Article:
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A Rockport, Tex., resident exits his house through a window on Monday while surveying damage wrought by Hurricane Harvey. Analysts expect homeowners to be financially hard-hit by the fallout from the storm.

Eric Gay/AP

Tropical storm Harvey could become one of the most costly storms in U.S. history, as insurers tally up the damage from a storm that continues to pour water over the Gulf Coast.

Insurance stocks closed lower on Monday, with Allstate Corp. down 1.49 per cent, Travelers Cos. Inc. down 2.56 per cent, Chubb Ltd. down 1.29 per cent, Hartford Financial Services Group Inc. down 0.98 per cent and Progressive Corp. down 2.25 per cent.

State Farm, Allstate and Farmers Group Inc. have the largest shares of the homeowners' and commercial property insurance market in Texas.

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Related: Gas prices rise as Harvey batters Texas refineries

J.P. Morgan analyst Sarah DeWitt estimates that the storm could lead to $10-billion to $20-billion (U.S.) of industry-insured losses. That is up from early insured loss estimates of $1-billion to $6-billion. The numbers exclude flood-losses, which are not covered by most homeowners' policies.

Flooding "could result in meaningful losses for the commercial reinsurers and insurers," Ms. DeWitt wrote.

However, Kai Pan, an analyst with Morgan Stanley, cautioned against excessive worry over Harvey's effects. "While it is too early to gauge ultimate losses, the industry's balance sheet is strong, with plenty of excess capital and an influx of alternative capital," Mr. Pan wrote in a research note. "We think Harvey could help stabilize global reinsurance pricing, but do not expect a major turn in pricing to follow."

Elyse Greenspan, an analyst with Wells Fargo Securities, agreed. "We continue to believe that significant insured losses are needed to change the pricing trajectory," Ms. Greenspan wrote in a research note. Such a scenario could lead to higher insurance premiums.

"It is our view that you would need a series of losses impacting the balance sheets of insurers … to have a material impact on the pricing environment in either the primary insurance side or the reinsurance marketplace."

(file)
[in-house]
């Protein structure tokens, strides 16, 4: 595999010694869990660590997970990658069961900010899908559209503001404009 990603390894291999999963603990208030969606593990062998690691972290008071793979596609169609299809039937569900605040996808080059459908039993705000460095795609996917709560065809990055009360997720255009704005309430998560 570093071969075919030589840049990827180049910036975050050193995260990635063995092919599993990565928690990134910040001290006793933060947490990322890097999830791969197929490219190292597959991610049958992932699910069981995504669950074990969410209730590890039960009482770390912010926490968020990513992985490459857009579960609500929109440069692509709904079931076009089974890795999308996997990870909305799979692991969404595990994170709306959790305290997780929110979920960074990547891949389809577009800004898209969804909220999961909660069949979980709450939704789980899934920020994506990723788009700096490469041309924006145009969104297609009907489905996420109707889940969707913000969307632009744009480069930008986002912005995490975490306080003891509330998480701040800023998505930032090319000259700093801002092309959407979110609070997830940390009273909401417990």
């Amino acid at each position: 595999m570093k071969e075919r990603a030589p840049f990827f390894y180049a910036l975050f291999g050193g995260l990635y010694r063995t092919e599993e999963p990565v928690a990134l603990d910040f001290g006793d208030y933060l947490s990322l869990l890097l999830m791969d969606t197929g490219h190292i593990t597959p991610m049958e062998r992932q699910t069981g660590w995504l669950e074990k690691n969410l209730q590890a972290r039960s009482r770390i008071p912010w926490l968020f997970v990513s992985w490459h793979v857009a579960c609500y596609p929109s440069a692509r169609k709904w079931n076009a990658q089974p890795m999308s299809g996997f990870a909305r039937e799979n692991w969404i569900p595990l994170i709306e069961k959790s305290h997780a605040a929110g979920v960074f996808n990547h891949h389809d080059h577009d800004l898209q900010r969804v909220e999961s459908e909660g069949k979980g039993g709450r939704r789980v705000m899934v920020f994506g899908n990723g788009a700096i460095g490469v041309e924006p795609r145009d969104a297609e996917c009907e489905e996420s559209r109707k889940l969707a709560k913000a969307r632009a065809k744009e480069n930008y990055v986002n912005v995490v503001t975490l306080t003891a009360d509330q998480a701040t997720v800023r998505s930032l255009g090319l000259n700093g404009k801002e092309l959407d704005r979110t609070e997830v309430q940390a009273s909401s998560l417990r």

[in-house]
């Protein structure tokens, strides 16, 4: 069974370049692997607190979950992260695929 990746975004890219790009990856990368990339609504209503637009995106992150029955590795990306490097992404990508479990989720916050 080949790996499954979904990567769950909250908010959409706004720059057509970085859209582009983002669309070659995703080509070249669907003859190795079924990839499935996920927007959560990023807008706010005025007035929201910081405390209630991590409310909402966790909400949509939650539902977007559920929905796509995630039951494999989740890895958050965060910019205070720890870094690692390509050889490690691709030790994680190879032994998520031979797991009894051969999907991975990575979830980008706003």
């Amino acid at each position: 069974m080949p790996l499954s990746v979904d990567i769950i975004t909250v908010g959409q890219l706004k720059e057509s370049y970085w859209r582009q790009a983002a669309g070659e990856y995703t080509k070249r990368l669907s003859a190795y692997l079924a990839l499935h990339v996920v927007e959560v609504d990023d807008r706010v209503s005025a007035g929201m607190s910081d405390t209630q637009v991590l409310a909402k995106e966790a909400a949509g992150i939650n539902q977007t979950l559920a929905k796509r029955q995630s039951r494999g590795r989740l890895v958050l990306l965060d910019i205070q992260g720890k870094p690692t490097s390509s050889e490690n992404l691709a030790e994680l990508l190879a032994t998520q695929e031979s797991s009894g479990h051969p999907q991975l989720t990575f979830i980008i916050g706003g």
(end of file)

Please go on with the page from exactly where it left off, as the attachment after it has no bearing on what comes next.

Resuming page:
Homeowners are likely to be particularly hard-hit by the fallout. Flooding is covered under most commercial and auto insurance policies, but generally not under private homeowners' policies. That coverage falls to the National Flood Insurance Program (NFIP), which provides eligible properties with flood insurance.

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"Unfortunately, a large portion of the flood loss is likely to be uninsured given the fairly low NFIP take-up rates," wrote Steve Bowen, a meteorologist from the reinsurance company Aon Benfield's Impact Forecasting team.

Harvey made landfall on Friday near Corpus Christi, Tex., as a Category 4 storm. At least two people have been reported killed.

Some areas may have total precipitation of 127 centimetres by the end of the week.

The storm has also rocked the petroleum industry, with floods knocking out approximately one-tenth of U.S. refinery capacity. U.S. gasoline prices hit two-year highs on Monday, with spot prices for U.S. gasoline futures rising as much as 7 per cent. U.S. crude futures fell 2.7 per cent to $46.57 a barrel.

According to Ms. Greenspan, "the insured losses borne by the industry should most likely end up being below that of Hurricane Ike," the last major hurricane to hit Texas. Her research note said the 2008 storm resulted in losses of $14.1-billion in 2016 dollars.

Her report said U.S. hurricane losses (excluding flood damage) range from $49.8-billion in 2016 dollars for Katrina in 2005 to $5.76-billion for Frances in 2004.

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